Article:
Should Retirees Continue to Invest? Yes, and Here’s How

You might have switched to the spending phase of your retirement plan, but that doesn’t mean you shouldn’t invest any longer, or plan for market volatility.

An older woman looks into the distance, clearly thinking.
(Image credit: Getty Images)

Investing is a smart financial move to make regardless of what stage you’re at in life. During your working years, the importance of investing in order to multiply savings for retirement seems like the ultimate goal.

We’re encouraged to open 401(k)s or Roth IRAs and begin contributing to those accounts as soon as possible. But what happens when we get to retirement? Should we still continue to invest?

The short answer is yes. One of the most daunting aspects of retirement is making sure you have enough money to live on until you die. With looming threats of Social Security cuts, longer life expectancy and rising health care costs, making your money go as far as it can is more important now than ever before.

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Understanding market uncertainties is key when it comes to deciding how and where to invest your money. Market uncertainty happens when investors are unable to predict the current or future conditions of the market because it is changing so rapidly. The market becomes volatile when prices in a stock or portfolio fluctuate in a short amount of time.

When this happens, it can be difficult to figure out what to invest in and the potential risks at play, but it’s important to understand how to work with the uncertainty instead of against it.

Goal: Maintain a stable portfolio

Since the market is constantly changing, it’s important to maintain a stable portfolio as you continue to invest. One of the best ways to do this is to diversify your investments. This essentially prevents you from putting all your eggs in one basket. If you’re investing in only one or two securities and they crash, your account value could take a serious hit. Spreading your wealth across multiple securities allows you to manage your risk — potentially minimizing the impacts of a volatile market.

As you’re diversifying your portfolio, be sure to research and review all of your options. This goes beyond investing in various stocks and bonds. One option is to consider using index funds. Depending on your approach, you can use index funds to build your portfolio at a low cost. Investing in ETFs or mutual funds that track the S&P 500 or the Dow saves you from monitoring those indexes yourself.

Depending on your comfort level, you can use index funds to increase your exposure, thus broadening your investments.

Another tip to keep in mind is to think beyond your borders. Don’t be afraid to check out opportunities within the global economy, which is constantly changing. Investing in the global economy can minimize your impact from any negative events happening exclusively in the U.S.

Know your tolerance level for risk

When figuring out what to invest in as a retiree, it’s important to know how much risk you’re willing to take. Every investment carries some sort of risk, but there are different levels. If you’re choosing to take a more conservative approach, there are several low-risk options available.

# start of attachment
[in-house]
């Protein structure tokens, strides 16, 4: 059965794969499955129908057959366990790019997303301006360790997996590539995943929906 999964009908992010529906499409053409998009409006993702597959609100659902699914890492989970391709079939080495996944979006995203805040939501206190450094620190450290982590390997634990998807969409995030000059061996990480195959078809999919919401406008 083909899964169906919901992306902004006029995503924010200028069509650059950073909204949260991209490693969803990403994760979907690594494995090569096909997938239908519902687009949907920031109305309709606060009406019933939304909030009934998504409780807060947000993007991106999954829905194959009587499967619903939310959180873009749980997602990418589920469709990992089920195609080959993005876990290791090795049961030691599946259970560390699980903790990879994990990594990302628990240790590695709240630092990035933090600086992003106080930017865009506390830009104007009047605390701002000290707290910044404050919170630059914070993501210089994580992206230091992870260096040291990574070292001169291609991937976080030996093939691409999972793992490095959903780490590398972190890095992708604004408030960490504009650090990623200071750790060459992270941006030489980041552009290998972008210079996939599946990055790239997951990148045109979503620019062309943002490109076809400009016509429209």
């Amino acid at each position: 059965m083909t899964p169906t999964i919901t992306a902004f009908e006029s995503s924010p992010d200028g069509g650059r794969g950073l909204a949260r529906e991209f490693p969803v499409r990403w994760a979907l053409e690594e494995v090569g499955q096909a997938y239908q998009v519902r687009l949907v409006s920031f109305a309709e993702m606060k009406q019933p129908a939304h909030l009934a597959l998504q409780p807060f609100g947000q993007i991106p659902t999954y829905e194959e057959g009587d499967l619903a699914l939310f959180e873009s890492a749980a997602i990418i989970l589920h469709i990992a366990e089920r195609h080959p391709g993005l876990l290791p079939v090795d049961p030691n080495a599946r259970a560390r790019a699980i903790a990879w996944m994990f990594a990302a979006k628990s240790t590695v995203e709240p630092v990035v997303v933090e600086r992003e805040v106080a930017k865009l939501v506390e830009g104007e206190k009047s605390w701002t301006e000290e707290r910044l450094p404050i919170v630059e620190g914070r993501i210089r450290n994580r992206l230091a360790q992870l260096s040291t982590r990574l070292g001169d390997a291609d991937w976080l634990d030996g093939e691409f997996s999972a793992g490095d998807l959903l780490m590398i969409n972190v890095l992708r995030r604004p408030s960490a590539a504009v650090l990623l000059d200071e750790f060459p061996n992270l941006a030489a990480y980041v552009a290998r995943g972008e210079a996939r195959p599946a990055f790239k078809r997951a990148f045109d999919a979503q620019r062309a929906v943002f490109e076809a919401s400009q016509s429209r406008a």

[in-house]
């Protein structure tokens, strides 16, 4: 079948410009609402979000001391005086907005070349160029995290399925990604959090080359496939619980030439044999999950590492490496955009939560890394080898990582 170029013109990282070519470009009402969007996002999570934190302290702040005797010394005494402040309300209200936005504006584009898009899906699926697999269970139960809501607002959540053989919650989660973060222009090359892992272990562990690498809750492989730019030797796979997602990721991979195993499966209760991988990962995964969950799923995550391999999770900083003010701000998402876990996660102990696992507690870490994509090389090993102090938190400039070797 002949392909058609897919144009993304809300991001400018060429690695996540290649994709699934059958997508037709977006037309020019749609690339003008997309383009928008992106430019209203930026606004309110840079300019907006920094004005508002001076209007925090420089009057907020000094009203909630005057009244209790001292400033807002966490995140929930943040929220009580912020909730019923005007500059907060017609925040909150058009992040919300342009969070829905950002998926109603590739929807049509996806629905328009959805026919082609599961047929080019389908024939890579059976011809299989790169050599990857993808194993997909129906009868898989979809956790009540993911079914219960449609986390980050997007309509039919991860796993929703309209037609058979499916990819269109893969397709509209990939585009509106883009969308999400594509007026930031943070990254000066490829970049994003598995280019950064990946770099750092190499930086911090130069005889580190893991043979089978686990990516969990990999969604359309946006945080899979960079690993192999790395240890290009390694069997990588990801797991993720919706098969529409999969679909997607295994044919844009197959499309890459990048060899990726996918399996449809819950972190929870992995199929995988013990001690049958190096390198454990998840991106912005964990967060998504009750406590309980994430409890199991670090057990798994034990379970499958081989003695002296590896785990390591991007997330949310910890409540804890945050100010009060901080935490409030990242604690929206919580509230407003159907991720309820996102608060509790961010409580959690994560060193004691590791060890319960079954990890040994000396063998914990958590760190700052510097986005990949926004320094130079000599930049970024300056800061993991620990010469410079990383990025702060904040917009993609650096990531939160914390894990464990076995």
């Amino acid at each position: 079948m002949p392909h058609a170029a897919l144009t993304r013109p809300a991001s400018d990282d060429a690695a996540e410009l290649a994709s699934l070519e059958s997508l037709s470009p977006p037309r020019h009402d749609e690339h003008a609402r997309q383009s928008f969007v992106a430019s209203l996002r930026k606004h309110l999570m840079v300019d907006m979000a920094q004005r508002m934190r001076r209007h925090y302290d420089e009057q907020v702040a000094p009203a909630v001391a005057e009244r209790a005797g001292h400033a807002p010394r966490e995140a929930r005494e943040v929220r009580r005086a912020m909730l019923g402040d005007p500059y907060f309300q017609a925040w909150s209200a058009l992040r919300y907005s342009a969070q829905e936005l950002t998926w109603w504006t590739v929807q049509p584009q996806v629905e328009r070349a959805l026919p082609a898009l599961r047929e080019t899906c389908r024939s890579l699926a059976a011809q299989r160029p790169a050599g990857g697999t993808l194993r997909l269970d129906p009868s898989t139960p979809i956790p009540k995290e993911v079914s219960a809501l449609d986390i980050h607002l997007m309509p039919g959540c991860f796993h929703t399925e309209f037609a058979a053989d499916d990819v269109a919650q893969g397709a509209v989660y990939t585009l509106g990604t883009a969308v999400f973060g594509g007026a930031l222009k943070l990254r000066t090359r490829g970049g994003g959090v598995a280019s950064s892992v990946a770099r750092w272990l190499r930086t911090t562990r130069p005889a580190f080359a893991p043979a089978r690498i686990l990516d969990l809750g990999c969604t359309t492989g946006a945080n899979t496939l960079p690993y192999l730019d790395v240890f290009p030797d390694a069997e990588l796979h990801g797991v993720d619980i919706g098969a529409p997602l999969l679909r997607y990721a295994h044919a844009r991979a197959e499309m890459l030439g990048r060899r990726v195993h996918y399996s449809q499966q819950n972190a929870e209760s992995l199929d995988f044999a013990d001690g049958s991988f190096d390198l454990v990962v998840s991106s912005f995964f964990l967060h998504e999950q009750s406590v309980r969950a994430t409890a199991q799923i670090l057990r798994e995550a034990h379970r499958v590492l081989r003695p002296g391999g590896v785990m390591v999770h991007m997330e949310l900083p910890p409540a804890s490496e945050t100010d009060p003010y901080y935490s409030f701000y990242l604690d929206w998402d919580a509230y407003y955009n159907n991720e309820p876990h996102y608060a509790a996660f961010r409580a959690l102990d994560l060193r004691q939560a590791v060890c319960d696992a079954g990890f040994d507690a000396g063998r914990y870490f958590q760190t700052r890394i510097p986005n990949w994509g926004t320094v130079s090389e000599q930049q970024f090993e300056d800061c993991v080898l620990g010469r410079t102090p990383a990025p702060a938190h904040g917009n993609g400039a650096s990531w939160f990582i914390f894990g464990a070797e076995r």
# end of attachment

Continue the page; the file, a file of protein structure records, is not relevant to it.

One option to consider: certificates of deposit, or CDs. A CD is a type of savings account sold by banks that earns interest on a lump sum of money over a fixed period of time. There are various term lengths, ranging from a couple of months to a couple of years.

Be sure to determine your financial goals before buying a CD, because you could be penalized for withdrawing early.

CDs offered by banks are insured up to $250,000 by the Federal Deposit Insurance Corporation (FDIC). Those offered at credit unions are insured for the same amount by the National Credit Union Administration (NCUA).

Another low-risk investment option for retirees is Treasury securities, which come in three different types: bills, notes and bonds. Figuring out which one to purchase depends on your financial goals. A bill matures in a year or less, notes can take up to 10 years to mature, and bonds can take 20 to 30 years.

When you purchase one, you’re essentially loaning money to the government. Once the term ends, you’ll get the principal back along with the interest that’s accumulated.

Sticking with the government, investing in agency bonds is another low-risk option. Federal agencies and government-sponsored enterprises issue these bonds in an effort to raise money. Unlike Treasury securities, these bonds have slightly higher yields for the same maturity rate.

Investing while you’re in retirement is a great way to maximize your earnings, but you don’t have to tackle it all on your own. Navigating market volatility, managing risk and safeguarding your accounts are not easy tasks, so don’t be afraid to reach out to a professional. With so many options available, a financial adviser can help you figure out the best investment for your financial situation and future plans.

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This article was written by and presents the views of our contributing adviser, not the Kiplinger editorial staff. You can check adviser records with the SEC or with FINRA.

Jason “JB” Beckett
Founder, Beckett Financial Group

JB Beckett has been an adviser for 24 years and is the founder of Beckett Financial Group, a specialized financial firm that helps individuals and businesses in the Retirement Red Zone build Tax-smart Retirement Income Blueprints allowing them the freedom to overcome their concerns about inflation, market volatility and taxes to retire sooner.